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The switch opcode in CIL is quite limited compared to what C# offers. It accepts a single jump table containing a sequence of labels to where to jump if the argument is equal to the index of the label. So, unlike C#, you can only switch on a non-negative integer, and only for all cases from 0 to n.

On the other hand, C# switch can be used on strings and even negative numbers.

I have done some tests, and for strings, it seems a simple == equality is employed, so despite a popular belief, switch is not faster than if/else if in that case. == calls Equals, which does ordinal comparison (i.e. bytewise).

Also if seems that if the cases are "sequential enough", it is compiled to a real switch opcode. The compiler is even so clever it finds the minimum of the cases and subtracts it from the value, effectively making the cases start from 0.

If there are some cases outside the sequential range, it turns them to normal comparsion, but keeps the switch. If there are gaps in the switch, it makes them point to the next instruction (default:).

So I wonder, what is the full set of rules the compiler considers when compiling the switch statement in C#? When does it decide to turn it to the switch opcode, and when is it transformed only to normal comparisons?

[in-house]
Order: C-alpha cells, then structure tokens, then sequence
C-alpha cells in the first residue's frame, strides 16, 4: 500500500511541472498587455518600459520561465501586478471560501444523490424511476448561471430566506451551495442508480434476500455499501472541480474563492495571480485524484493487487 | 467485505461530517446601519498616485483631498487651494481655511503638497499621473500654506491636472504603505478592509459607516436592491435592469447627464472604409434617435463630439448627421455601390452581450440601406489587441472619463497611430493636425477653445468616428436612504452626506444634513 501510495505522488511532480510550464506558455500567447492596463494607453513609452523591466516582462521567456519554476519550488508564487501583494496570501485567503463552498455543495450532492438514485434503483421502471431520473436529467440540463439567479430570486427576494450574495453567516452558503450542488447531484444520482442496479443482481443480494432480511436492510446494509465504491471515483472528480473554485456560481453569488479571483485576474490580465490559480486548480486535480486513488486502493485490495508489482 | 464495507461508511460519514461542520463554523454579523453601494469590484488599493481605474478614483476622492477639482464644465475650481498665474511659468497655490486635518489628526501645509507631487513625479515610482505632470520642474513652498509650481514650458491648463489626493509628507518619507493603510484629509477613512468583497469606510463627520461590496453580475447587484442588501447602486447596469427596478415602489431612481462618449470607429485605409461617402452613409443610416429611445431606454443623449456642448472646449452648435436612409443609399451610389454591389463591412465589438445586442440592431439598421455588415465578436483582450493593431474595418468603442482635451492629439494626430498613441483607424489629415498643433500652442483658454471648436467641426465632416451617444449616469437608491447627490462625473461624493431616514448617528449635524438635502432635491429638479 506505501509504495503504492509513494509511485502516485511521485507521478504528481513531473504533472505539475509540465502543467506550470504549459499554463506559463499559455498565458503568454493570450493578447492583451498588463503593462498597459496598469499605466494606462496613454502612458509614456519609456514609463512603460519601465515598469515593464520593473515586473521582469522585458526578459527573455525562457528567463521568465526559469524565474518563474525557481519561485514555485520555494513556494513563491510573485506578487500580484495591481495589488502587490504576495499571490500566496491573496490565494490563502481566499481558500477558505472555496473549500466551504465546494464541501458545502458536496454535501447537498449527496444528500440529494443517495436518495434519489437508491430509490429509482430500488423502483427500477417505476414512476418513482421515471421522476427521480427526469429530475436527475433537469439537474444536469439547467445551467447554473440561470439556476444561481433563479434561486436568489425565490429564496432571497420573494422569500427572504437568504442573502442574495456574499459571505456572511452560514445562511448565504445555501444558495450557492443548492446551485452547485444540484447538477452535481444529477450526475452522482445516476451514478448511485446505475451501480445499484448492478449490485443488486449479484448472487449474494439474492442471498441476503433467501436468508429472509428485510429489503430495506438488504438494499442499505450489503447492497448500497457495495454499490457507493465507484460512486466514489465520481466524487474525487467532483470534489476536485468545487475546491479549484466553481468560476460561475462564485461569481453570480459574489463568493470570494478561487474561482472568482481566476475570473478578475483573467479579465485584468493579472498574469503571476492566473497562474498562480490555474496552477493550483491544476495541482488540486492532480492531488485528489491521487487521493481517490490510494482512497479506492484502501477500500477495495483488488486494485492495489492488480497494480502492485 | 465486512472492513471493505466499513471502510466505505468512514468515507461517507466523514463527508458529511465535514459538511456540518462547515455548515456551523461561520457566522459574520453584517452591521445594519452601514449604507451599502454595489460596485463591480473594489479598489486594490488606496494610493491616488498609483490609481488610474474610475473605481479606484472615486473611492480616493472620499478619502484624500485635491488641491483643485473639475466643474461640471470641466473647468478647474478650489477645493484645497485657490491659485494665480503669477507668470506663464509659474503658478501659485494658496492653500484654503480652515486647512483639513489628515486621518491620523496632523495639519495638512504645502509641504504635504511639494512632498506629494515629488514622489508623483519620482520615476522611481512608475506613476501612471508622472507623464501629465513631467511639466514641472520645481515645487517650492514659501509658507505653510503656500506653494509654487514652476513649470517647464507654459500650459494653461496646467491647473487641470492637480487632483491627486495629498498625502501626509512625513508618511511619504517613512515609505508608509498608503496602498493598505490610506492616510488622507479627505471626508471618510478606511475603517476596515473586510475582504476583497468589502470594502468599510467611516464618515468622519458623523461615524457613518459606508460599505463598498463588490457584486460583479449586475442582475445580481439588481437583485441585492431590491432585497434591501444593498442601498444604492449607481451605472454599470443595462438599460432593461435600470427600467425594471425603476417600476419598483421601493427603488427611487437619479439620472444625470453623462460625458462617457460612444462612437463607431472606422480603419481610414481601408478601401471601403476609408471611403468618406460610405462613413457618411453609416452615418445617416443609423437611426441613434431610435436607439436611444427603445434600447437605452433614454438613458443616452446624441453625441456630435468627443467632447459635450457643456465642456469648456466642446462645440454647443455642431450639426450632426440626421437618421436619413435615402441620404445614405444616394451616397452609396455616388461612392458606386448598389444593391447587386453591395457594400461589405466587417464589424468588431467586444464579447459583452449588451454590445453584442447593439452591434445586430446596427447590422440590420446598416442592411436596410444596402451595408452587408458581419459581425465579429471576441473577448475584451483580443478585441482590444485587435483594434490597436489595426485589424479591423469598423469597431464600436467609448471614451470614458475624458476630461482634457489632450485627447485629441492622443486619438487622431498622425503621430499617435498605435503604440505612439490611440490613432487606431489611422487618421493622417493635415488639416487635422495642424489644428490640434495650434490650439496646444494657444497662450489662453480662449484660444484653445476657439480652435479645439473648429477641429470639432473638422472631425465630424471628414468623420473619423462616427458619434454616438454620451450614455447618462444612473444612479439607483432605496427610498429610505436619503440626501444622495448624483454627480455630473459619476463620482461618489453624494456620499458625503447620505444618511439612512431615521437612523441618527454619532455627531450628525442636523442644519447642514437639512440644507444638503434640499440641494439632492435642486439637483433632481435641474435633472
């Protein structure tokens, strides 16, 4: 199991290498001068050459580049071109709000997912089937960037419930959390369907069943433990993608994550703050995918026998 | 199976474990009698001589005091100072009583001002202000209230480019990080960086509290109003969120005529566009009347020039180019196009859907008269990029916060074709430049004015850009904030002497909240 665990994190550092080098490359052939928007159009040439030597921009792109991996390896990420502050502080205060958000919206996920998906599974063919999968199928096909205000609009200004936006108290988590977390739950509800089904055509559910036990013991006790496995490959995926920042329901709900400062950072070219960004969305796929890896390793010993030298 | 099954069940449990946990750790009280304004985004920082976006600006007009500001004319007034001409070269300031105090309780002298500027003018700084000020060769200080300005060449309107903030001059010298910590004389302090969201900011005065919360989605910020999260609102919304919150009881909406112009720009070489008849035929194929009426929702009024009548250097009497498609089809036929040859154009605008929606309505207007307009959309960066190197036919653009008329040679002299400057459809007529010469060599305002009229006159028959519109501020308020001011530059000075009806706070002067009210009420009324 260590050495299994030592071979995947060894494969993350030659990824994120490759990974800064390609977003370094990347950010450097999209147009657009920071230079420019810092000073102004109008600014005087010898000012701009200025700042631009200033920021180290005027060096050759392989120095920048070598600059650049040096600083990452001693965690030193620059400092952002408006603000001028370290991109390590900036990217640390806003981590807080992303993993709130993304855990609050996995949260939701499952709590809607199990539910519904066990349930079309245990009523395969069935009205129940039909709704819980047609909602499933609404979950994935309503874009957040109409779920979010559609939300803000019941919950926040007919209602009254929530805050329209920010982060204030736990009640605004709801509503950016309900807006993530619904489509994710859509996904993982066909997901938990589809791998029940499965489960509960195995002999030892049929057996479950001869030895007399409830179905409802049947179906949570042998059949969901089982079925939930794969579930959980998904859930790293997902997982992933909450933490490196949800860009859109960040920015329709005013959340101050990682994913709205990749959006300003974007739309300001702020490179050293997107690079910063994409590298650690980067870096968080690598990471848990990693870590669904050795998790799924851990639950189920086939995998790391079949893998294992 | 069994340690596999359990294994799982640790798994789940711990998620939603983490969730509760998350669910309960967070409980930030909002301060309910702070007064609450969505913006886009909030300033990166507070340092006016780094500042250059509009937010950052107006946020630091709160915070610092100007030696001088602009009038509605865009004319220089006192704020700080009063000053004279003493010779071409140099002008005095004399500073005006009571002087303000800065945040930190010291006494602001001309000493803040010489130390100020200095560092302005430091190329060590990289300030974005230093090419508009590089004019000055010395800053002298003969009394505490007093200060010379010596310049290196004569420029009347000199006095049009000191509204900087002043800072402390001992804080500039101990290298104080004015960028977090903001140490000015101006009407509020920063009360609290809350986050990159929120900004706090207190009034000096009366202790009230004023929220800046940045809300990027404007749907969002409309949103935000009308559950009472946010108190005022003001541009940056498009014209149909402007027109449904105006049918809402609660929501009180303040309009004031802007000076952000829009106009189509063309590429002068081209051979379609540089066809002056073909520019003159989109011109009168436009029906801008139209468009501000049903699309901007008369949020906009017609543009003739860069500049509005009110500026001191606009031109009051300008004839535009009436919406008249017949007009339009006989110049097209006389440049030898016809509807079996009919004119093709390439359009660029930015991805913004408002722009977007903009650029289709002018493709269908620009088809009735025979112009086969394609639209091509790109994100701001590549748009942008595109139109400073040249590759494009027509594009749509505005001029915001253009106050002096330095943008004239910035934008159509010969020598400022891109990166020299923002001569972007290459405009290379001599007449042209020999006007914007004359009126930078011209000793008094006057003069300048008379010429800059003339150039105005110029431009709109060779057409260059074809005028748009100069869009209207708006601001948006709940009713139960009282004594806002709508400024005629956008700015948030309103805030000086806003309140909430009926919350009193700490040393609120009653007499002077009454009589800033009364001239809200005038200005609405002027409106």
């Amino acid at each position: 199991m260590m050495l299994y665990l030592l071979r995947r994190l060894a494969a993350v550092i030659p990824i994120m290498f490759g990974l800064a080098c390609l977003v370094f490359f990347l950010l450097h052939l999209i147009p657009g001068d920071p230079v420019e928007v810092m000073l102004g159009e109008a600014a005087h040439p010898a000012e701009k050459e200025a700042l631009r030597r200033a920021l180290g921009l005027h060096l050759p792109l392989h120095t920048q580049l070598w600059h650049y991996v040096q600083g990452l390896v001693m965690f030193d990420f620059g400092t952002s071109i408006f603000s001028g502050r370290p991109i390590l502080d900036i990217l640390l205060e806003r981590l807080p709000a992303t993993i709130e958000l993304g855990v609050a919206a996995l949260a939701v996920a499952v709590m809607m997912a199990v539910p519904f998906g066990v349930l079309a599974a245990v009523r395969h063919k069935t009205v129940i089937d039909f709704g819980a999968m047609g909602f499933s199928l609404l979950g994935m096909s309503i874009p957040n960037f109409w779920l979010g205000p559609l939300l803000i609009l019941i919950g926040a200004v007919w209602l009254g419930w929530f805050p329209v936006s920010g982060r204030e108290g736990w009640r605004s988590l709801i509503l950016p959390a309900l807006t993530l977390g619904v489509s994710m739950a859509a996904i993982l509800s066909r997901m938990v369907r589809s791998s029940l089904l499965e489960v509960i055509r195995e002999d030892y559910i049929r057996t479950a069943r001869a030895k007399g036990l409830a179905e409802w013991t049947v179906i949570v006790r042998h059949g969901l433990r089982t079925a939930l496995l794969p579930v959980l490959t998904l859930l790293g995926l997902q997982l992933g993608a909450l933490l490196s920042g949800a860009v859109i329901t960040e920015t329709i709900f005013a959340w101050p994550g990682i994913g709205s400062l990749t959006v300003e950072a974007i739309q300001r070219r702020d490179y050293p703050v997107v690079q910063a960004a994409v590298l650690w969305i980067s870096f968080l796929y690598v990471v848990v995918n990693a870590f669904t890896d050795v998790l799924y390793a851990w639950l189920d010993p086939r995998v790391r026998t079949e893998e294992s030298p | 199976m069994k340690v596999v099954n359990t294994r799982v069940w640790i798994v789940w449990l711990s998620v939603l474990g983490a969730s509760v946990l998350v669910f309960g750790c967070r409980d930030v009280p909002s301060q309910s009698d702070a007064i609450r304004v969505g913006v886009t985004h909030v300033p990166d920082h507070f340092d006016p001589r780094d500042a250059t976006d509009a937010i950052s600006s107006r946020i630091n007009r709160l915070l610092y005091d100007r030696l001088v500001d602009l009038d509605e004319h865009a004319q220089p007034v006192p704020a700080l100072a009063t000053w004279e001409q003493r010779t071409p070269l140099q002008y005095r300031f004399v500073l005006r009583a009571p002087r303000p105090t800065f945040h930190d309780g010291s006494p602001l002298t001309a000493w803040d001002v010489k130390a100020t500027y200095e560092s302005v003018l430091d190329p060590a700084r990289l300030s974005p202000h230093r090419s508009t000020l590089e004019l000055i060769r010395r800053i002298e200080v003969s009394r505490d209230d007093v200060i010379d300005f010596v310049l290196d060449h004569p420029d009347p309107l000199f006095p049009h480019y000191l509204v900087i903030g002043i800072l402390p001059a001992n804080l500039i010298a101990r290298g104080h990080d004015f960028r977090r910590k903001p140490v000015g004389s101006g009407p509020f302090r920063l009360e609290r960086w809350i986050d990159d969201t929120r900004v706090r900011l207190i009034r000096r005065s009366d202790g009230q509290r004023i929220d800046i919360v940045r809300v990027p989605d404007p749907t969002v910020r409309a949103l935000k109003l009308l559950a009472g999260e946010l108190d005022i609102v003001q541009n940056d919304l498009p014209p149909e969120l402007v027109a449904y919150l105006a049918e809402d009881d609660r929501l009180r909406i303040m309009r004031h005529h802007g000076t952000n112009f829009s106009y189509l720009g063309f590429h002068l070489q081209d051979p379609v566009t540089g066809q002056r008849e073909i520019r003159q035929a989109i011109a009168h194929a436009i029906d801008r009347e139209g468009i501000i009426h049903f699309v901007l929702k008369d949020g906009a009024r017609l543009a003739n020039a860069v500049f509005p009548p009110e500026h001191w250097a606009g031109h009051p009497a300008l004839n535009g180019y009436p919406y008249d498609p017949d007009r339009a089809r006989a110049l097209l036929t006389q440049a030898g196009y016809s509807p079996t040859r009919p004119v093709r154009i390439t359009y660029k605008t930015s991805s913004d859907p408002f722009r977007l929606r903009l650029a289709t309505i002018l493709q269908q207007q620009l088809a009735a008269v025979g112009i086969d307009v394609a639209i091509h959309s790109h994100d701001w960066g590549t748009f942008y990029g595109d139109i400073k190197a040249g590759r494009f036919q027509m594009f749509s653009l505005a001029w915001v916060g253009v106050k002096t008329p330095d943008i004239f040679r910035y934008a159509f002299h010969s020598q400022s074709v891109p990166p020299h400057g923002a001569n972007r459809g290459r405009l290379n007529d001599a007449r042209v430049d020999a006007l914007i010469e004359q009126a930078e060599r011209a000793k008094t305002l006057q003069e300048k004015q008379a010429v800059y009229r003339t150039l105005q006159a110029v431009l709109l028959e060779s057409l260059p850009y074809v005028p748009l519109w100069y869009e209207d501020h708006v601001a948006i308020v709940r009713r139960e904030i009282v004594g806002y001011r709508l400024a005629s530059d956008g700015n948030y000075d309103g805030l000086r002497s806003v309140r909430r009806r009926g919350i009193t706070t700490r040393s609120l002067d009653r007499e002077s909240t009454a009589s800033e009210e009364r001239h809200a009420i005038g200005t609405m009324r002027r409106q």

Edit: Looks like for large amount of strings in switch, it caches them in a static Dictionary<string, int>.

marked as duplicate by Servy, Peter Duniho c# Aug 2 '17 at 16:42

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    so despite a popular belief I've never run into that before - is there a link you can share for that? – mjwills Aug 2 '17 at 13:02
  • @mjwills I haven't done any research on the popularity of that belief, but I remember being sometimes told to use switch because of that reason. Of course switch is better to use nevertheless because it's clean and unrepetitive. – IllidanS4 Aug 2 '17 at 13:05
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    The last time I actually heard someone express that belief was when I was back in high school (20 years ago), learning C++. At this point, I just assume it's cargo-cult programming. – Bradley Uffner Aug 2 '17 at 13:20
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    @JacobKrall That very well might be true. I was speaking in general terms about if vs switch, not just strings through. – Bradley Uffner Aug 2 '17 at 14:59
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    What compiler are we talking about? For Roslyn, the relevant source is here and also here. Reverse engineering the logic is left as an exercise to the reader, with the caveat that, obviously, this can change between versions. (The source includes comments about the heuristics used.) – Jeroen Mostert Aug 2 '17 at 15:18

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